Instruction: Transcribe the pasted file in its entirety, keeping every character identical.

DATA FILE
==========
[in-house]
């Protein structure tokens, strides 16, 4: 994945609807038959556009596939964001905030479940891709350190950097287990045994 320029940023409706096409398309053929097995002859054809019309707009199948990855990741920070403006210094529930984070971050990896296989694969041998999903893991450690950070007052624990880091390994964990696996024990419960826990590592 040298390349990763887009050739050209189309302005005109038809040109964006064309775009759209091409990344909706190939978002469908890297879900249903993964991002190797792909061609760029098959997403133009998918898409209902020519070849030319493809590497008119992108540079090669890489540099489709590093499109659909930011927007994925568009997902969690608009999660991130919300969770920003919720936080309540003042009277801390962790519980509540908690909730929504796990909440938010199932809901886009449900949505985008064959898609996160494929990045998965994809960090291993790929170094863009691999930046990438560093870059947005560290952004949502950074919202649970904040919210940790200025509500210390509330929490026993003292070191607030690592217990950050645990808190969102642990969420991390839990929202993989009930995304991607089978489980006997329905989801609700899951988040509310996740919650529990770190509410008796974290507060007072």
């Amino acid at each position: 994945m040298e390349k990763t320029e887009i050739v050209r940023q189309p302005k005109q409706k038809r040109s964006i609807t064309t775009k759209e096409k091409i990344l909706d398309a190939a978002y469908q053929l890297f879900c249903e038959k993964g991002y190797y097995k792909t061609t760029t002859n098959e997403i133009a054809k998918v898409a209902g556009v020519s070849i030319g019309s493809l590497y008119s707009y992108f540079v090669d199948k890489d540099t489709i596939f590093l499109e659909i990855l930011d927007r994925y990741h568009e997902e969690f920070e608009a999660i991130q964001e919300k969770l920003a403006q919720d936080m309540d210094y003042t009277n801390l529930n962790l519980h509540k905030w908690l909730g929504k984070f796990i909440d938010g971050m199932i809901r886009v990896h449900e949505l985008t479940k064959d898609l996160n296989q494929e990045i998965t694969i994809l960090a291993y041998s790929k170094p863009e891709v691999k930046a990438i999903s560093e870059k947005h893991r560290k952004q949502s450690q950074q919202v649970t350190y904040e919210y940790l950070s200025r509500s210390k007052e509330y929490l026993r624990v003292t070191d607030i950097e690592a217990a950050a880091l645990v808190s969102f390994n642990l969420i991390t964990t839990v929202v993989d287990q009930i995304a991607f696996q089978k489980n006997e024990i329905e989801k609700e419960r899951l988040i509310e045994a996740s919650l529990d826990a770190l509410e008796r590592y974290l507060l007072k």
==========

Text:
[in-house]
């Protein structure tokens, strides 16, 4: 994945609807038959556009596939964001905030479940891709350190950097287990045994 320029940023409706096409398309053929097995002859054809019309707009199948990855990741920070403006210094529930984070971050990896296989694969041998999903893991450690950070007052624990880091390994964990696996024990419960826990590592 040298390349990763887009050739050209189309302005005109038809040109964006064309775009759209091409990344909706190939978002469908890297879900249903993964991002190797792909061609760029098959997403133009998918898409209902020519070849030319493809590497008119992108540079090669890489540099489709590093499109659909930011927007994925568009997902969690608009999660991130919300969770920003919720936080309540003042009277801390962790519980509540908690909730929504796990909440938010199932809901886009449900949505985008064959898609996160494929990045998965994809960090291993790929170094863009691999930046990438560093870059947005560290952004949502950074919202649970904040919210940790200025509500210390509330929490026993003292070191607030690592217990950050645990808190969102642990969420991390839990929202993989009930995304991607089978489980006997329905989801609700899951988040509310996740919650529990770190509410008796974290507060007072």
């Amino acid at each position: 994945m040298e390349k990763t320029e887009i050739v050209r940023q189309p302005k005109q409706k038809r040109s964006i609807t064309t775009k759209e096409k091409i990344l909706d398309a190939a978002y469908q053929l890297f879900c249903e038959k993964g991002y190797y097995k792909t061609t760029t002859n098959e997403i133009a054809k998918v898409a209902g556009v020519s070849i030319g019309s493809l590497y008119s707009y992108f540079v090669d199948k890489d540099t489709i596939f590093l499109e659909i990855l930011d927007r994925y990741h568009e997902e969690f920070e608009a999660i991130q964001e919300k969770l920003a403006q919720d936080m309540d210094y003042t009277n801390l529930n962790l519980h509540k905030w908690l909730g929504k984070f796990i909440d938010g971050m199932i809901r886009v990896h449900e949505l985008t479940k064959d898609l996160n296989q494929e990045i998965t694969i994809l960090a291993y041998s790929k170094p863009e891709v691999k930046a990438i999903s560093e870059k947005h893991r560290k952004q949502s450690q950074q919202v649970t350190y904040e919210y940790l950070s200025r509500s210390k007052e509330y929490l026993r624990v003292t070191d607030i950097e690592a217990a950050a880091l645990v808190s969102f390994n642990l969420i991390t964990t839990v929202v993989d287990q009930i995304a991607f696996q089978k489980n006997e024990i329905e989801k609700e419960r899951l988040i509310e045994a996740s919650l529990d826990a770190l509410e008796r590592y974290l507060l007072k």